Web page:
Time to Exercise Exercise Time Patterns
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Time to Exercise, Exercise Time Patterns
A Research Paper
Prof. Cecilia Corral
University of the Philippines-Visayas
In Partial Fulfillment
of the Course Requirements for
Physical Education 1
Katrina B. Riobuya
Bachelor of Science in Management
September 14, 2000
Public awareness of health and other quality-of-life issues has increased
dramatically in recent years. Today, it is virtually impossible to read a newspaper or
magazine or listen to a radio or television news program without coming across a
health-related feature or item. The quality of such reports is sometimes less than
excellent. Nevertheless, they have helped us realize that we all need to make a
conscious and sustained effort to improve or maintain our good health.
The current interest in wellness arises, to a large extent, from an attempt to identify
and encourage alternatives to the sedentary way of life. Exercise, along with good
nutrition, adequate sleep, and other wise behaviors is coming to be widely recognized as
a critical component of a healthier lifestyle.
The health benefits of regular exercise have been confirmed by numerous research
studies. Certainly, exercise should not be viewed as a cure for all physical ailments.
However, its integration into daily life is a positive step toward improved health that all of
us can make.
Definition of Terms:
1. Exercise Program - a plan or procedure of physical training of the human body to
improve the way it functions.
2. Exercise Session - the time period within which a complete set of exercises is
completed; each session consists of 3 phases---
warm-up, main stimulus activity, and cool-down.
3. Aerobic Exercise - a system of physical conditioning designed to aid bodyís
efficient intake of oxygen.
4. Cardiovascular - of the heart and the blood vessels as a unified body system.
5. Stamina - resistance to fatigue, illness, hardship, etc.; endurance.
Participation in an exercise program can be of considerable benefit to both physical
and mental health. It is important to note, however, that the greatest potential health and
fitness benefits of exercise can only be realized if exercise is pursued on a consistent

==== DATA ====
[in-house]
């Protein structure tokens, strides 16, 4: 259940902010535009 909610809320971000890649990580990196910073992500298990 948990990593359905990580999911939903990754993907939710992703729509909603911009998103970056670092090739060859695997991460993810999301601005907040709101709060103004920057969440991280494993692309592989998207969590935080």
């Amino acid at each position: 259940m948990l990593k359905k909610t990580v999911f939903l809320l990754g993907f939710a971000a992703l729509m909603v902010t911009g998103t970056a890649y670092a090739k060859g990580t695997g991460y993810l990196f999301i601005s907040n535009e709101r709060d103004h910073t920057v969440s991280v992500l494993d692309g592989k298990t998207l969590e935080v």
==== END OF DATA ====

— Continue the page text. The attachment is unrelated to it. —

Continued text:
An improvement in overall fitness requires a comprehensive, balanced exercise
program that addresses all of the major components of fitness. In addition, the nature
and magnitude of the health benefits that anyone can expect to receive from exercise
are influenced by his or her general level of health and fitness at the beginning of an
A well-designed exercise program should be tailored to meet an individualís specific
goals and needs. While most exercise programs will include at least a sampling of
activities designed to enhance all of the major fitness components, the relative emphasis
placed on each of these components--cardiovascular fitness, muscular strength and
endurance, and flexibility--will be dictated by the desired outcome.
On the other hand, while individual exercise programs will vary in terms of
emphasis, certain features are common to all well-designed programs. No matter what
its goals, for example, any exercise program should allow enough time for proper
warm-up and cool-down in addition to the activities that comprise the main portion of
each exercise session.
Time to Exercise
In exercising, you will need to determine an appropriate intensity and duration for
your proposed exercise program. The time of exercise is dependent on the intensity of
the activity. Intensity refers to heart rate during exercise. Knowing correct exercise heart
rate is the key to getting a proper aerobic workout. Research has shown that a heart
rate representing 60 to 80 percent of maximum heart rate is aerobic and can increase
cardiovascular activity. Exercising below aerobic heart rate will not lead to a significant
increase in stamina, and exercising above your rate can be needlessly exhausting. To
establish your target (training) heart rate (THR), use the formula:
Estimated Maximum Heart Rate (HR max) = 220 - your age (beats per minute)
Lower THR limit = .60 x HR max (bpm)
Upper THR limit = .80 x HR max (bpm)
E.g.: If you are 35 years old, training heart range is:
HR max = 220 - 35 ( = 185 bpm)
Appropriate aerobic training heart range: between 111 ( .60 x 185 ) bpm and
148 ( .80 x 185 ) bpm.
It is important to ensure that your initial level of intensity must be neither too low to
produce results nor
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Physical exercise, Aerobic exercise, Exercise physiology, Physical fitness, Endurance, Heart rate, Exercise prescription, Exercise intensity
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